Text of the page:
He’d never liked telling people that he was a fighter, and now when strangers stopped him to ask, “Hey, are you that guy who boxes?,” he’d say, “Nah, that’s not me, I don’t box,” and for a moment they’d stare, but then they’d leave him alone. One time, he’d noticed a man eyeing him from across the barbershop. Eventually the man asked if he boxed, and this time he couldn’t deny it—everyone else at the shop already knew. The man didn’t say anything more. He must know what I’ve done, Conwell thought.

Several major news outlets had covered his open letter to Day, and since then hundreds of people had commented on it. Most were supportive. Some were cruel. He knew he shouldn’t read their comments, but he did: “Go retire before you kill more people”; “U need to be in prison for murder”; “I hope u go to jail and get raped for killing someone”; “Bro you killed him”; “You killed Patrick”; “You killer”; “Killer.”

On a bright September afternoon in 1842, the Englishman Chris Lilly and the Irishman Tom McCoy met in a makeshift arena on the eastern bank of the Hudson River for a bare-knuckle boxing match. Two thousand spectators looked on. McCoy had not wanted to fight, but when he’d rebuffed the challenge weeks earlier, Lilly had punched him in the face, and so here they were. That morning, McCoy had vowed “to win or die.”

For a time, it seemed like he might win. He knocked Lilly down early. But by the 30th round—which, back then, meant the 30th knockdown—it was all Lilly. Forty rounds later, McCoy staggered and gasped and spat blood, and some in the crowd cried, “For God’s sake, take him away!,” but the doctor did nothing, and McCoy’s second snapped back, “He ain’t half licked yet!” So the fight went on. McCoy wouldn’t quit. In the 120th round, he fell on his back and did not get up. The first casualty of the American prize ring drowned in his own blood.

More than 2,000 fighters have since died in the ring. They have died in backroom brawls and at intercollegiate competitions and, occasionally, after fights viewed on live television. Several rule changes have made the sport safer now than it once was, but it is not safe: Most professional fighters suffer brain injuries. About nine or 10 still die each year.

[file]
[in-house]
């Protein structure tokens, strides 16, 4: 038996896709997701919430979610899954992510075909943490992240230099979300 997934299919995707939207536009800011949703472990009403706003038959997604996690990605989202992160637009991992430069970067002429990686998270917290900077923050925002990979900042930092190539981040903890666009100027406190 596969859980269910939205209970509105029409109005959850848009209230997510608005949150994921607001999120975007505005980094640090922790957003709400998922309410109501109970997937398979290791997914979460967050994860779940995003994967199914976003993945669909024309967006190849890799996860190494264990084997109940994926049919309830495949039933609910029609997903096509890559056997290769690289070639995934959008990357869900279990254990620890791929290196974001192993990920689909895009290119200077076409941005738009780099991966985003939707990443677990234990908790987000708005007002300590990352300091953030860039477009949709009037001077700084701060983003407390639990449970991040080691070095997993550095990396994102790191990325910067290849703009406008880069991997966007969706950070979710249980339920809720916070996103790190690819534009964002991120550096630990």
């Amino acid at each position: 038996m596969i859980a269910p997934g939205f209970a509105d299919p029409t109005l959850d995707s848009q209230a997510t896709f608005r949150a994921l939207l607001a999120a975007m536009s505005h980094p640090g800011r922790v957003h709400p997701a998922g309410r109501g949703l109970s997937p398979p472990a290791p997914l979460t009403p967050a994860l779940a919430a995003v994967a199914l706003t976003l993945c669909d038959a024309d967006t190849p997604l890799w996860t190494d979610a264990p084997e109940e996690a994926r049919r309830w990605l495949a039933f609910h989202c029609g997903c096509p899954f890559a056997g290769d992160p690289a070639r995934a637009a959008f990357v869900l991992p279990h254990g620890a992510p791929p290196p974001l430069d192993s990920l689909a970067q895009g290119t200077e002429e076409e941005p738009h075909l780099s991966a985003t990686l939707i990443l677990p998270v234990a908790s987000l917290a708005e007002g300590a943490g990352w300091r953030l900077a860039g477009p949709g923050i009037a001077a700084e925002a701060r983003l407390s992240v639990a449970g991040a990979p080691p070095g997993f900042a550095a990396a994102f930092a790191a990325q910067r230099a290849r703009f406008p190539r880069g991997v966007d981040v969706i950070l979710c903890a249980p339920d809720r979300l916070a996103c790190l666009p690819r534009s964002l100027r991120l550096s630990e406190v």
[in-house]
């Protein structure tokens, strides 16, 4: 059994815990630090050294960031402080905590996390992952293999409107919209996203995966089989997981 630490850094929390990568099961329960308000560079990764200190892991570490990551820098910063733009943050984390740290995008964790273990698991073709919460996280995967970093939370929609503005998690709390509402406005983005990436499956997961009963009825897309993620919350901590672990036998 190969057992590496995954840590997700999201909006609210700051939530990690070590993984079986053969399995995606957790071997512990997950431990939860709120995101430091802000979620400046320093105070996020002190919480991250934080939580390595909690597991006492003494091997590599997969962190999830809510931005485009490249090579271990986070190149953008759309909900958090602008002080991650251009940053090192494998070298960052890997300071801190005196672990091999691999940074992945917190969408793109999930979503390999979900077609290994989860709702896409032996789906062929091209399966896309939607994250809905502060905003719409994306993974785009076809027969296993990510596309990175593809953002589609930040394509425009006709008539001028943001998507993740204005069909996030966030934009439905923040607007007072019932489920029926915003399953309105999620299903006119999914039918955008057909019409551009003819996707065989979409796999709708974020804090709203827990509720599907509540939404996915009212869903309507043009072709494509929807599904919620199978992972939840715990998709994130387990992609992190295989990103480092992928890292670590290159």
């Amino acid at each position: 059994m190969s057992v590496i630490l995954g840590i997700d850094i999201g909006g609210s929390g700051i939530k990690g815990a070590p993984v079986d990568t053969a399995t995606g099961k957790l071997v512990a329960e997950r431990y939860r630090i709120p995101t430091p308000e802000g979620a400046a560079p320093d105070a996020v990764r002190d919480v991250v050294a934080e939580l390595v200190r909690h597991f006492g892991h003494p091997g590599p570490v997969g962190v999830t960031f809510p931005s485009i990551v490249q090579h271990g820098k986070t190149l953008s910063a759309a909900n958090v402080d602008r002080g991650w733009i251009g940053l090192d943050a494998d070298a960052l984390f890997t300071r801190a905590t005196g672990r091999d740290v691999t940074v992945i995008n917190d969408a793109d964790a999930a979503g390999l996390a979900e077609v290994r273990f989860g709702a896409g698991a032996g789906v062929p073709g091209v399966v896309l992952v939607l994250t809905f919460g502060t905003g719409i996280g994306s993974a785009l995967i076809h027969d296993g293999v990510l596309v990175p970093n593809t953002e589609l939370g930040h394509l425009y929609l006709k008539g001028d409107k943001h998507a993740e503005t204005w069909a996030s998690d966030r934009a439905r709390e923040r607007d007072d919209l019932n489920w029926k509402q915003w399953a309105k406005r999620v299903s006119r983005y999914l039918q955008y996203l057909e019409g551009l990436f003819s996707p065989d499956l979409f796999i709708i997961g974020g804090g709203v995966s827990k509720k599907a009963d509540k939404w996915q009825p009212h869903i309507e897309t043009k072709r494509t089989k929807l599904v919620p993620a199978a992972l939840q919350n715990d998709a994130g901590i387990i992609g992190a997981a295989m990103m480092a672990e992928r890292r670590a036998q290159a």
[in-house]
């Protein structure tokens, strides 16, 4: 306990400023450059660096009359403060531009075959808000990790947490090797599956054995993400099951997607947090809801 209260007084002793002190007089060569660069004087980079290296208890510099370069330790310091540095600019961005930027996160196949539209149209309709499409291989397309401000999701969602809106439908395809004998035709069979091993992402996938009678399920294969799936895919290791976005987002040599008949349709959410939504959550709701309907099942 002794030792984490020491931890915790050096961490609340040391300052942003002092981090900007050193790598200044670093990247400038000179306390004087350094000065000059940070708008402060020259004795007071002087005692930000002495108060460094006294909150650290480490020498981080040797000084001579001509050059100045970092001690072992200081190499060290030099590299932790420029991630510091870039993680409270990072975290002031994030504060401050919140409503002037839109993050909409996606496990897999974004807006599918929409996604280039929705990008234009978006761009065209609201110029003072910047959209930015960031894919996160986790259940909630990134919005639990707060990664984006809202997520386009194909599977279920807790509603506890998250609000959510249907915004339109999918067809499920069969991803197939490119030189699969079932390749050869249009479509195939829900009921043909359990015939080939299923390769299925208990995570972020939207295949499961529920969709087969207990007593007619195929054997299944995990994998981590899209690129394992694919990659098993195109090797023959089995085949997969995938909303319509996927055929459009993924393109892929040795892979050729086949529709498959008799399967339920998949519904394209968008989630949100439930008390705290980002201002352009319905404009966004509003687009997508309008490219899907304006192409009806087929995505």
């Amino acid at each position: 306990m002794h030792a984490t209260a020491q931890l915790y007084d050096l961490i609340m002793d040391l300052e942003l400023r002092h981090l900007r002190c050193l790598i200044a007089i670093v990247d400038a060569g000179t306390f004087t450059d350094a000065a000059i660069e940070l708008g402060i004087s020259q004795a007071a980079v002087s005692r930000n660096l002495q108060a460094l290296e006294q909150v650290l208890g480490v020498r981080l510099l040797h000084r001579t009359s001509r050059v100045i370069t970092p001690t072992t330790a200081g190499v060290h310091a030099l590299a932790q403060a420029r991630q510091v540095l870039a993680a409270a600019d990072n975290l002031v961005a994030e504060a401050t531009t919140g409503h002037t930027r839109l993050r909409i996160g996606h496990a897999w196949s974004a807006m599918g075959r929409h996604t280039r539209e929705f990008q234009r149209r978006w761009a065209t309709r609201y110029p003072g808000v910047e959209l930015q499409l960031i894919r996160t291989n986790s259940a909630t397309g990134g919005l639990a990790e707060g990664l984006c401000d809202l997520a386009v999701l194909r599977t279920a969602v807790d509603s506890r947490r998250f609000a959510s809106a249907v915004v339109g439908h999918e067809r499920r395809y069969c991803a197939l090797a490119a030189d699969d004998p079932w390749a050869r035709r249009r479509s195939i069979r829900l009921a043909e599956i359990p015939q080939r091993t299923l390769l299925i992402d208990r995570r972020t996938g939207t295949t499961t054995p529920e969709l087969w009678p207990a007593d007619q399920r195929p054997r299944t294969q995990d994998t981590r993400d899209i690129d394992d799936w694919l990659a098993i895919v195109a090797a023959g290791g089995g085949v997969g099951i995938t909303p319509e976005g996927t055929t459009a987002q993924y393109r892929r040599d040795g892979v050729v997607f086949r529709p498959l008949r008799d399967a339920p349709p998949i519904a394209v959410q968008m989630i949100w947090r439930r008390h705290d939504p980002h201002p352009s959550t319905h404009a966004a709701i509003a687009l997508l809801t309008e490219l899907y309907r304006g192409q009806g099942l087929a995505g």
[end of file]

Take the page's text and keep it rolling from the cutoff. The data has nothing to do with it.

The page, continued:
left: photo of Conwell wearing "Bad News" headband with trainer's hands rotating head toward camera; right: photo of two pairs of hands wrapping a third in tape
Left: Charles Conwell prepares for a fight in Ashland, Kentucky, in June 2021. Right: Conwell has his hands wrapped before a fight in Cleveland. (Devin Yalkin for The Atlantic)

There has long been a sense, on account of this carnage, that boxing is merely the vulgar vestige of a less enlightened time, destined to go the way of bloodletting and cockfighting. After the Lilly-McCoy bout it seemed as though it might: 18 men faced manslaughter charges, including Lilly, the seconds, and the ringside physician. The jury deliberated for three hours before convicting all of them, and for a time boxing virtually disappeared in America. Within five years it was back—it has always come back.

By the 1920s, it had made its way from the seedy peripheries of American culture to the roaring center. When Gene Tunney fought Jack Dempsey for the heavyweight title in 1926, The New York Times ran a banner headline and six front-page stories about the match. By the 1950s, boxing was one of the most watched sports on television, and by the 1970s, Muhammad Ali was the most famous athlete in the world.

Over the years, boxing’s demise has been prophesied again and again, but each time the sport has come back. In 1965, the New York Times editorial board forecast that “a sport as sick as this one surely cannot survive much longer.” More than half a century later, the members of that editorial board are dead, and boxing has survived.

But it is not what it once was. Today, few people can name the heavyweight champion. Fights have retreated to pay-per-view. And the ones that generate the most hype usually involve aging titans necromanced out of retirement or B-list celebrities clamoring for attention—sometimes both. These are not so much fights as circus acts.

Boxing no longer faces any real risk of extinction on account of its brutality. Now the threat comes from the opposite flank. Why watch boxing when you could watch mixed martial arts? Why settle for mere punching when fighters elbow and kick and choke each other into submission? Boxing, once both celebrated and reviled as the most primal of all sports, has been made to look a little prudish, a little repressed.

In a way, it always has been. It has always felt the need to justify itself by appealing to something loftier, to be more than violence for violence’s sake. It is the sweet science. It is the manly art. It is, as David Belasco, the famous theater producer, once put it, “show business with blood.” For years, each big fight was a parable; an allegory; a morality play staged, quite literally, on canvas. Such grandiose pretensions have come to sound a little silly, but the pageantry persists. Just look at the referee, in his starched shirt and bow tie. What boxing promises spectators is the chance to indulge their appetite for violence without offending their self-image as good people. For the most part, it delivers on this promise. Except, that is, on those rare occasions when something goes very, very wrong.